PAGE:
Will a return to pre-pandemic hospital and nursing home conditions solve nurse burnout?

A new study of RNs finds preexisting burnout and dissatisfaction poses a persistent risk to public health.

During the most acute periods of the COVID-19 pandemic, nurses faced record levels of stress and burnout. As pandemic stress on hospitals and nursing homes now recedes, will nurse burnout recede as well? Many policymakers assume so. However, Penn School of Nursing’s Rachel French, Karen Lasater, and colleagues find that high rates of burnout and intent to leave existed before the first COVID-19 patients ever entered U.S. hospitals and nursing homes.

Nurse in full PPE including a face shield.

An analysis of survey data collected December 2019 through February 2020 from 33,462 registered nurses (RNs) in New York and Illinois reveals that more than 40% of RNs reported high burnout. Results published in The Journal of Nursing Regulation, show one in four were also dissatisfied with their job, and one in five planned to leave their employer within one year (one in three among nursing home RNs). In addition, over half (56%) of RNs reported not having enough staff to get their work done, 68% rated care quality at their workplace as less-than-excellent, and 31% of hospital RNs gave their hospital an unfavorable patient safety rating.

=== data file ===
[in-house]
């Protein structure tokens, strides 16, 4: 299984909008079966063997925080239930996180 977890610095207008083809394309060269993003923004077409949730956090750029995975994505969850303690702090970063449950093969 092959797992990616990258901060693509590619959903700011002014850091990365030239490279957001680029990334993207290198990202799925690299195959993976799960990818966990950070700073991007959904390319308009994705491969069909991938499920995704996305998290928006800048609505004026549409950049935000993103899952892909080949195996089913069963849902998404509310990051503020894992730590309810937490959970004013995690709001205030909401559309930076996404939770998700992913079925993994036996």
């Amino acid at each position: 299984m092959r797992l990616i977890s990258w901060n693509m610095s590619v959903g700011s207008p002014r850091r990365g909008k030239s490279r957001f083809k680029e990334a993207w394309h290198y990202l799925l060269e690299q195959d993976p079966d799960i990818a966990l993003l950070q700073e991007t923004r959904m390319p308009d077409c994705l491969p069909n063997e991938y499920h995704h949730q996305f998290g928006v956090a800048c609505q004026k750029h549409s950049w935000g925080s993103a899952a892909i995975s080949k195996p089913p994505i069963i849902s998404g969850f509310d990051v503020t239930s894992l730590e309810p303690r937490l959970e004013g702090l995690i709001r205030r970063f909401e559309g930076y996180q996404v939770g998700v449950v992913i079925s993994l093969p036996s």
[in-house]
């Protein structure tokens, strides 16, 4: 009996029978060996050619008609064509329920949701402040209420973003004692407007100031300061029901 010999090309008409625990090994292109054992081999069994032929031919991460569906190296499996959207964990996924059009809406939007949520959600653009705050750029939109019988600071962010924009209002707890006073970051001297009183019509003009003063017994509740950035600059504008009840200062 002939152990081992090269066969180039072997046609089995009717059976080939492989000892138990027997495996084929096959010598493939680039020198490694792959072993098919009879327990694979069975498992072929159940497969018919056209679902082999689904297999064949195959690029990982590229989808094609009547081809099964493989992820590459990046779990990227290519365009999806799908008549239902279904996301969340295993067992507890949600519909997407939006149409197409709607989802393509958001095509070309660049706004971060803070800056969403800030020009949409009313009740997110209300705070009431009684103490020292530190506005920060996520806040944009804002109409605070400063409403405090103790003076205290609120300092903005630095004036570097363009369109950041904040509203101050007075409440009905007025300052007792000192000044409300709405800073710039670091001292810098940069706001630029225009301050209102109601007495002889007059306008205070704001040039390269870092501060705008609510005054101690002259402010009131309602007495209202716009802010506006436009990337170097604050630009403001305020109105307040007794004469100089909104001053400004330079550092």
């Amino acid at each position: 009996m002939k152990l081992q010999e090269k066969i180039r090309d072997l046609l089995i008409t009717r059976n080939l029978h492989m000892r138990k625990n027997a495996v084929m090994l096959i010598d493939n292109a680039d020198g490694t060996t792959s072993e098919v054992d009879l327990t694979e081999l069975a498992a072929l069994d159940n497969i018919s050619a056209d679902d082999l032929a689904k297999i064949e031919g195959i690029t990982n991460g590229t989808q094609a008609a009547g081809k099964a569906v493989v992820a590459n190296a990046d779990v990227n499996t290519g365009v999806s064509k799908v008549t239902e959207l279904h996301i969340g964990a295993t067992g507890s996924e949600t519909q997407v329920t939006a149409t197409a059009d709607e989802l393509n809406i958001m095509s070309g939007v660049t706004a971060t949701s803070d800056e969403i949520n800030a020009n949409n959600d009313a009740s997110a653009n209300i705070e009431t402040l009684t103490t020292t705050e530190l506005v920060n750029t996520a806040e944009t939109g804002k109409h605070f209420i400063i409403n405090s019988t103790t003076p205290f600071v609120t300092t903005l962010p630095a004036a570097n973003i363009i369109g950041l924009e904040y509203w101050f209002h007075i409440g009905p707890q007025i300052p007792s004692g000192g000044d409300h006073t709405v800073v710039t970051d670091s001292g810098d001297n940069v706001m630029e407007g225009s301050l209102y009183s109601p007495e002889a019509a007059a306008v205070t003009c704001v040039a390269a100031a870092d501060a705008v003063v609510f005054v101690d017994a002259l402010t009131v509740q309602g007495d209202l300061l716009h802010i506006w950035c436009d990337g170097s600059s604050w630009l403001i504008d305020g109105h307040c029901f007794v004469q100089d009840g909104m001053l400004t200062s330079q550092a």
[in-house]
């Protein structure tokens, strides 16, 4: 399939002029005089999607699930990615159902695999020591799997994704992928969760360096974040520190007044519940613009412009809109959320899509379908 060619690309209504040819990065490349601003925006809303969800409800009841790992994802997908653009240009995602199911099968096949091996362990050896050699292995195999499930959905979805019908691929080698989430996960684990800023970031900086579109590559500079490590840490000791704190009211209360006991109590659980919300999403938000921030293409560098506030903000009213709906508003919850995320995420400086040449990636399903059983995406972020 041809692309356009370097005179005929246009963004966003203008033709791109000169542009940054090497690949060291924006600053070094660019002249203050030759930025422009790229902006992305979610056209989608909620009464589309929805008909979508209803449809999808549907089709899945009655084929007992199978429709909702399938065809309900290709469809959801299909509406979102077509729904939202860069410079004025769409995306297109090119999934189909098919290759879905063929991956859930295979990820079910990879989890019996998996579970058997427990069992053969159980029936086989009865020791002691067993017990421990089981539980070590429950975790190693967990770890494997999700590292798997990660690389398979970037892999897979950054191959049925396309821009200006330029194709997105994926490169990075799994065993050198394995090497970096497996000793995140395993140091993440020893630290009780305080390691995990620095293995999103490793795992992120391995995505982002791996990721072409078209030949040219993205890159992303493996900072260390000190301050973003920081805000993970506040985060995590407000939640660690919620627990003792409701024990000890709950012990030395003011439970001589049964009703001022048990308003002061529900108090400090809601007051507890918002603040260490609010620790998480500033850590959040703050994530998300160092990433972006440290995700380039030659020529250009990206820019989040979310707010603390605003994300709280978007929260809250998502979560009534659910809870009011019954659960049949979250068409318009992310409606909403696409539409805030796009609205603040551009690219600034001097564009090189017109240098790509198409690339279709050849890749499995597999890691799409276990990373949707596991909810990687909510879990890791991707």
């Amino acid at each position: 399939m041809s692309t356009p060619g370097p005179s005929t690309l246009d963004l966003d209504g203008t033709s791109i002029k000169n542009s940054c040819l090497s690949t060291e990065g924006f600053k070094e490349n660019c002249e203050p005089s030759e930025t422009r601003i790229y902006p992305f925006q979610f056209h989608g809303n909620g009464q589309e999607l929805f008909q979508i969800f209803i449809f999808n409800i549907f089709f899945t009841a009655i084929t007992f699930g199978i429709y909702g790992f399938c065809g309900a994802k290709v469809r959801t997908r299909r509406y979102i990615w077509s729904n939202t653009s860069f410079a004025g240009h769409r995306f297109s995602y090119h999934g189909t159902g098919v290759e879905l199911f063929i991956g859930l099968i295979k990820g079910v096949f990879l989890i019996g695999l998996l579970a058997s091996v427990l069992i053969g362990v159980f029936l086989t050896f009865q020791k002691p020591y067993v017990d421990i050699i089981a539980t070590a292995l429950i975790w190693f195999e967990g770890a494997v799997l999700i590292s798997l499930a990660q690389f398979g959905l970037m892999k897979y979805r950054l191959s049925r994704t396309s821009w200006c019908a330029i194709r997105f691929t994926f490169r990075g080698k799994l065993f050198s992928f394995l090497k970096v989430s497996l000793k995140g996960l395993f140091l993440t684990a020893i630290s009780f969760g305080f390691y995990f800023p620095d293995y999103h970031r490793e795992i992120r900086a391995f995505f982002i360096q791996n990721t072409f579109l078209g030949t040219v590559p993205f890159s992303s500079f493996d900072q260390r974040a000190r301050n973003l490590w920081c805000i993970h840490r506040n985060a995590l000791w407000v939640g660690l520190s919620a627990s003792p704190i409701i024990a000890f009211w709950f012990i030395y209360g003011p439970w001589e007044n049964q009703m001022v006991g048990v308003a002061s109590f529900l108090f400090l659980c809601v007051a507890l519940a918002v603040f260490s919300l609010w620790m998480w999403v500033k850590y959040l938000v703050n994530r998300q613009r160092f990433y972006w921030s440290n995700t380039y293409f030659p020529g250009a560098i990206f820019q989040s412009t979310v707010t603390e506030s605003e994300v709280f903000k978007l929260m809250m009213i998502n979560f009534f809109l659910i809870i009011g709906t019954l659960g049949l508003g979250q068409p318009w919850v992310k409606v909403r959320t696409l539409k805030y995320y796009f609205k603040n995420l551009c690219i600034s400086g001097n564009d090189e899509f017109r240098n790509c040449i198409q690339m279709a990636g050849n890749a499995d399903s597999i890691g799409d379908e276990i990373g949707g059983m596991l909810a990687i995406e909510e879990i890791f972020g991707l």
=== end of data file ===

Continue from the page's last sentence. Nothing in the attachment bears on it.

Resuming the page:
Burnout isn’t just a personal issue for RNs—it is a persistent threat to public health. Evidence shows that in hospitals with higher rates of RN burnout, patient safety is threatened and patients have higher odds of dying. The research concludes that RNs in hospitals and nursing homes experienced poor working conditions, high burnout, and poor patient safety and care quality even before the COVID-19 pandemic are a sobering reminder that our goal should not be to return to the pre-pandemic “normal.” Meaningful policy action via minimum nurse staffing standards needs to be enacted to reduce ongoing nurse burnout and improve the quality and safety of healthcare for Americans.

This story is by Rachel French and Karen Lasater. Read more at Penn LDI.